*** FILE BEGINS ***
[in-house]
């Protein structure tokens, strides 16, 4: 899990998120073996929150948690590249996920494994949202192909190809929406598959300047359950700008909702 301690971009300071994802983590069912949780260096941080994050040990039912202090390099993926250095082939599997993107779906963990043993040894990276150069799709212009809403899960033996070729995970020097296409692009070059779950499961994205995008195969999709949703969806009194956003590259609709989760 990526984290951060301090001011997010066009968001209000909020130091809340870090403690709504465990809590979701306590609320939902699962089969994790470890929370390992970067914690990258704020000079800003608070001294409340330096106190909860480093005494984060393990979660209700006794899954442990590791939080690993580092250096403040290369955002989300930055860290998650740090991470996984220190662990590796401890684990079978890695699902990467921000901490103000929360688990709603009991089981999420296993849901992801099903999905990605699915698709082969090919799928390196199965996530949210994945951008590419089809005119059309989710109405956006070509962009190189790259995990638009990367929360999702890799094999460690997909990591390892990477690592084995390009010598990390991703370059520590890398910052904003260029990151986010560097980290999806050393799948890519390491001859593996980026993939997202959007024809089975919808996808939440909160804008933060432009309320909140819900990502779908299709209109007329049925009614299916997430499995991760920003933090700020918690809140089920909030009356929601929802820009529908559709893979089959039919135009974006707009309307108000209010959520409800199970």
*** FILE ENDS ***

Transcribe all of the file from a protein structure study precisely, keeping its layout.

[in-house]
């Protein structure tokens, strides 16, 4: 899990998120073996929150948690590249996920494994949202192909190809929406598959300047359950700008909702 301690971009300071994802983590069912949780260096941080994050040990039912202090390099993926250095082939599997993107779906963990043993040894990276150069799709212009809403899960033996070729995970020097296409692009070059779950499961994205995008195969999709949703969806009194956003590259609709989760 990526984290951060301090001011997010066009968001209000909020130091809340870090403690709504465990809590979701306590609320939902699962089969994790470890929370390992970067914690990258704020000079800003608070001294409340330096106190909860480093005494984060393990979660209700006794899954442990590791939080690993580092250096403040290369955002989300930055860290998650740090991470996984220190662990590796401890684990079978890695699902990467921000901490103000929360688990709603009991089981999420296993849901992801099903999905990605699915698709082969090919799928390196199965996530949210994945951008590419089809005119059309989710109405956006070509962009190189790259995990638009990367929360999702890799094999460690997909990591390892990477690592084995390009010598990390991703370059520590890398910052904003260029990151986010560097980290999806050393799948890519390491001859593996980026993939997202959007024809089975919808996808939440909160804008933060432009309320909140819900990502779908299709209109007329049925009614299916997430499995991760920003933090700020918690809140089920909030009356929601929802820009529908559709893979089959039919135009974006707009309307108000209010959520409800199970």